Hamilton County voters will cast their ballots on new voting machines next year, the first update in how ballots are cast in 15 years.
"The ones we have now are absolutely worn out," said Charlotte Mullis-Morgan, Hamilton County Elections administrator. "We just needed to replace them. We prayed them through last November. Fortunately we got through without any problems."
The election commission chose to purchase the $1.2 million machines from a Canadian-based company called Dominion Voting. They will be paid for by federal money through the Help America Vote Act.
"They are very much like the ones we've got," said assistant administrator Scott Allen. "The voters shouldn't have too much of a learning curve."
The machines should be up and running in time for the May 2014 elections.
With more than 80 government seats up for grabs in Hamilton County's 2014 elections, the county's elections administrator will have plenty of early mornings, late nights and headaches.
But next time around, Hamilton County elections Administrator Charlotte Mullis-Morgan says, they won't be hers.
Mullis-Morgan announced this week she will step down from overseeing local elections early next year -- though she plans to remain on the commission's staff.
"I've been working here 32 years. It's time to let somebody else have their turn," she said. "Next year will be an extremely busy year."
Mullis-Morgan said her last day as administrator will be Feb. 4, but she will stay on to help with next year's elections.
On Thursday, election commission Chairman Mike Walden said the panel will soon start to look for Mullis-Morgan's replacement.
"Our attorney is studying state regulations and will be drawing up a job description," he said.
Among other things, the elections administrator oversees all local elections, maintains voter registration records, secures polling locations, trains poll workers and must be well-versed in elections laws, state law says.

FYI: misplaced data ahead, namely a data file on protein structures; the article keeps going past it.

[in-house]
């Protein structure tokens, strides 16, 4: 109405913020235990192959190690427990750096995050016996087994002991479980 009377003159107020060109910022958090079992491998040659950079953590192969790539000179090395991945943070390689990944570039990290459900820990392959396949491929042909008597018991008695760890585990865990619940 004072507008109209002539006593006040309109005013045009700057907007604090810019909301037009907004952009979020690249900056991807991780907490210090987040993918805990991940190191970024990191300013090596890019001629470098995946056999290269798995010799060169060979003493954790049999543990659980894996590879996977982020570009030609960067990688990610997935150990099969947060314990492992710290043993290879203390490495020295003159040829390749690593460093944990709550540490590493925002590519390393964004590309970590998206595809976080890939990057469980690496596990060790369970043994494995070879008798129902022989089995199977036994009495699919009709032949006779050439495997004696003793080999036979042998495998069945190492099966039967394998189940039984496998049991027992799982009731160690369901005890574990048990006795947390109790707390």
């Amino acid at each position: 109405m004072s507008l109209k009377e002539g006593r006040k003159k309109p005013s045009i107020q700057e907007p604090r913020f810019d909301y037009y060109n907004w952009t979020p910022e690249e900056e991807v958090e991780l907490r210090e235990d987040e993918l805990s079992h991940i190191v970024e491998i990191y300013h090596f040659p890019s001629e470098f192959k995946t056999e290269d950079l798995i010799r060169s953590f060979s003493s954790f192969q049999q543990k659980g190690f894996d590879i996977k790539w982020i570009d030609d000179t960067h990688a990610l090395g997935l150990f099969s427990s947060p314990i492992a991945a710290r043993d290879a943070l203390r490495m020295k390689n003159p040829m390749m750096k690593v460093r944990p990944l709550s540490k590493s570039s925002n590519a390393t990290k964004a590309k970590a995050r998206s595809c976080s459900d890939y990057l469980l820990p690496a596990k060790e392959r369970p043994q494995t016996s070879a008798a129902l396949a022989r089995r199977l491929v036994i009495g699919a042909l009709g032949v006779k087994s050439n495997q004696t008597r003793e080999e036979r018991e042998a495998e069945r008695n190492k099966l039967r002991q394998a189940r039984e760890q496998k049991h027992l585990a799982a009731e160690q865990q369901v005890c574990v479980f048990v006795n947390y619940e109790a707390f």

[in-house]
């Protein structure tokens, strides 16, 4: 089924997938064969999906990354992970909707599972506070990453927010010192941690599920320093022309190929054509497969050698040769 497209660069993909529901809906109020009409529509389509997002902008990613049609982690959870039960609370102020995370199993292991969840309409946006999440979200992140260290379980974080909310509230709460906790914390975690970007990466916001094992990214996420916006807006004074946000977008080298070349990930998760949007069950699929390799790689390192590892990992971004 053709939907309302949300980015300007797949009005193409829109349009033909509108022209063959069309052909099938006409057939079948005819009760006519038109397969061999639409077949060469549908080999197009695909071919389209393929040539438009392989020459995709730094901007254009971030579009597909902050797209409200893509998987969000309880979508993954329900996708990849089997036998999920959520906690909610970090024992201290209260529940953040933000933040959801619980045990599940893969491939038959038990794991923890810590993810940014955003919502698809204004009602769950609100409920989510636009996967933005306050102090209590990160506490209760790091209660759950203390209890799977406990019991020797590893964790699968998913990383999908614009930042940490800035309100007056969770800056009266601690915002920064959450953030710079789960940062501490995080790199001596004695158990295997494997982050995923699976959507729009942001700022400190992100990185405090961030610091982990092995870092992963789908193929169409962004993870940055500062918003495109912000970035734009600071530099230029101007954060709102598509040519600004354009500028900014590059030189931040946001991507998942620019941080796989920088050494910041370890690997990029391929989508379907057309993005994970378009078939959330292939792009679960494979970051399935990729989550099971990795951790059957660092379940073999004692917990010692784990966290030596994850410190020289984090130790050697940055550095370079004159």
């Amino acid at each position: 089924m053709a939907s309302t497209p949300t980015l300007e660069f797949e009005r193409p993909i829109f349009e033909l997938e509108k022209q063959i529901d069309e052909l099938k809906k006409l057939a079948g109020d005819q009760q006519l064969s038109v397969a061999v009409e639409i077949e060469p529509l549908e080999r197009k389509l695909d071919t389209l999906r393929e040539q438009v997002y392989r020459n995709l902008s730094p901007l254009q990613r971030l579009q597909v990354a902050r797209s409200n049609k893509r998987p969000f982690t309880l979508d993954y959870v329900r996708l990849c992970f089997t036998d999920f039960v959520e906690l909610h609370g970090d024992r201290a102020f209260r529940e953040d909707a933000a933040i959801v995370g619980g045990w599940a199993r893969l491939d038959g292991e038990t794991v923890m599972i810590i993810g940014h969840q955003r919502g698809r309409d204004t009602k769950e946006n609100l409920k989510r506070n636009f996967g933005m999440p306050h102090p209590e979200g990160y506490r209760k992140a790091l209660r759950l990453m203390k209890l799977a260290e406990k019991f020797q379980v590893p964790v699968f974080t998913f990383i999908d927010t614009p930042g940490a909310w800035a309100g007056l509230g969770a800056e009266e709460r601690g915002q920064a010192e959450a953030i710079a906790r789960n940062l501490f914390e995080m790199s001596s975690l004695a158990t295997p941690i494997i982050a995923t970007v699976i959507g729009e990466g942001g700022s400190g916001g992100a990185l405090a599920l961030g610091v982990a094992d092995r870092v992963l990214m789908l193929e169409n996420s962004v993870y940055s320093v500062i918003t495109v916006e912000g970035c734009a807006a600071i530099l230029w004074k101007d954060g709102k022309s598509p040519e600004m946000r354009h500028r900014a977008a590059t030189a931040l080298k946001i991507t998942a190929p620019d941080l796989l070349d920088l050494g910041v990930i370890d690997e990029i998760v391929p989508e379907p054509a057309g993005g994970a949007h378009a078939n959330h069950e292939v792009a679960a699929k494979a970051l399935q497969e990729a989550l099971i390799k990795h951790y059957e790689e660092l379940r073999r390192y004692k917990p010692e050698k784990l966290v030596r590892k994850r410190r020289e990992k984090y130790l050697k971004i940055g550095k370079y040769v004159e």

While the commission will consider hiring someone from within the office -- as Mullis-Morgan was -- it also will look externally, Walden said.
Scott Allen, Mullis-Morgan's top assistant and grandson of the late Bud Knowles, who was elections administrator for five years, said Thursday he is not interested in the post.
"I'm satisfied in the position I am now," he said. "And I think I'm better utilized in this position."
The new appointment must be made with a majority vote of the five-member commission at a public meeting.
Other than that -- and a rule preventing election commissioners from appointing themselves or family members to the job -- the Tennessee statute governing counties' top elections officials has few guidelines for the appointment process.
That will ultimately be in the hands of the commission, and of the commission's chairman, said Blake Fontenay, state spokesman for the Tennessee Election Commission.
Walden said he expects to follow closely the same procedure that was used to hire Mullis-Morgan in 2010.
"Still, everybody should have the opportunity to apply," he said. "We're going to try to make sure we follow the proper policies. It will be a fair process."
Jerry Summers, a Democrat commission member, said the most recent administrators have been hired based on their qualifications, not on politics -- though it hasn't always been that way in the past.
"I assume we will accept applications and make a decision together," Summers said. "I hope it will be based on ability and professionalism rather than on politics, but that remains to be seen."
State law does nothing to bar elected officials from becoming involved in the selection process, Fontenay said, but the commission makes the final call.
Once appointed, the elections administrator will need to be certified through the state, Fontenay said.
The election administrator's salary now is $95,414, according to county officials.
Contact staff writer Kate Harrison at email@example.com or 423-757-6673.